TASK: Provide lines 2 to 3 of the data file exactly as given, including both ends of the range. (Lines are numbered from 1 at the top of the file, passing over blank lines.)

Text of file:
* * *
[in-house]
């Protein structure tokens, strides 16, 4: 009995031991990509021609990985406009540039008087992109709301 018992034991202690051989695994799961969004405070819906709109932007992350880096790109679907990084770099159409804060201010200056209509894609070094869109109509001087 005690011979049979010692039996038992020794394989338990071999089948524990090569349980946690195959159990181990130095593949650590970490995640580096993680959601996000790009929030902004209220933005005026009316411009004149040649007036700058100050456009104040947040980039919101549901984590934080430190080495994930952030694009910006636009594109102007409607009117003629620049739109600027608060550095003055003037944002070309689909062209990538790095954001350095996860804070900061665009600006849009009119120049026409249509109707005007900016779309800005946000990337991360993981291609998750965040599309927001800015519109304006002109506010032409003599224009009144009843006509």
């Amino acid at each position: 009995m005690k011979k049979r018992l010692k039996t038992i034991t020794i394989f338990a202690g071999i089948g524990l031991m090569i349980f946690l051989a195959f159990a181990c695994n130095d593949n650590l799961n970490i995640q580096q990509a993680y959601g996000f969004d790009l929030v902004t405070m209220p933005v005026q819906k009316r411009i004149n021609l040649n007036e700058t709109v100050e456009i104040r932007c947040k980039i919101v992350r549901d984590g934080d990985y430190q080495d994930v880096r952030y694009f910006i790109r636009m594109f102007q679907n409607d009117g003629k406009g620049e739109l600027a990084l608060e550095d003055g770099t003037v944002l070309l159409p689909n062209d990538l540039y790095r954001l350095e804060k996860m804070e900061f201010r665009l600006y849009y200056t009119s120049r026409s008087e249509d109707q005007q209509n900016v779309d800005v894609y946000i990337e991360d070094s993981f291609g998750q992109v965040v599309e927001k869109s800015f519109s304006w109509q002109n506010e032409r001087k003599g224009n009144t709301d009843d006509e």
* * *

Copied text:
């Protein structure tokens, strides 16, 4: 009995031991990509021609990985406009540039008087992109709301 018992034991202690051989695994799961969004405070819906709109932007992350880096790109679907990084770099159409804060201010200056209509894609070094869109109509001087 005690011979049979010692039996038992020794394989338990071999089948524990090569349980946690195959159990181990130095593949650590970490995640580096993680959601996000790009929030902004209220933005005026009316411009004149040649007036700058100050456009104040947040980039919101549901984590934080430190080495994930952030694009910006636009594109102007409607009117003629620049739109600027608060550095003055003037944002070309689909062209990538790095954001350095996860804070900061665009600006849009009119120049026409249509109707005007900016779309800005946000990337991360993981291609998750965040599309927001800015519109304006002109506010032409003599224009009144009843006509």
């Amino acid at each position: 009995m005690k011979k049979r018992l010692k039996t038992i034991t020794i394989f338990a202690g071999i089948g524990l031991m090569i349980f946690l051989a195959f159990a181990c695994n130095d593949n650590l799961n970490i995640q580096q990509a993680y959601g996000f969004d790009l929030v902004t405070m209220p933005v005026q819906k009316r411009i004149n021609l040649n007036e700058t709109v100050e456009i104040r932007c947040k980039i919101v992350r549901d984590g934080d990985y430190q080495d994930v880096r952030y694009f910006i790109r636009m594109f102007q679907n409607d009117g003629k406009g620049e739109l600027a990084l608060e550095d003055g770099t003037v944002l070309l159409p689909n062209d990538l540039y790095r954001l350095e804060k996860m804070e900061f201010r665009l600006y849009y200056t009119s120049r026409s008087e249509d109707q005007q209509n900016v779309d800005v894609y946000i990337e991360d070094s993981f291609g998750q992109v965040v599309e927001k869109s800015f519109s304006w109509q002109n506010e032409r001087k003599g224009n009144t709301d009843d006509e």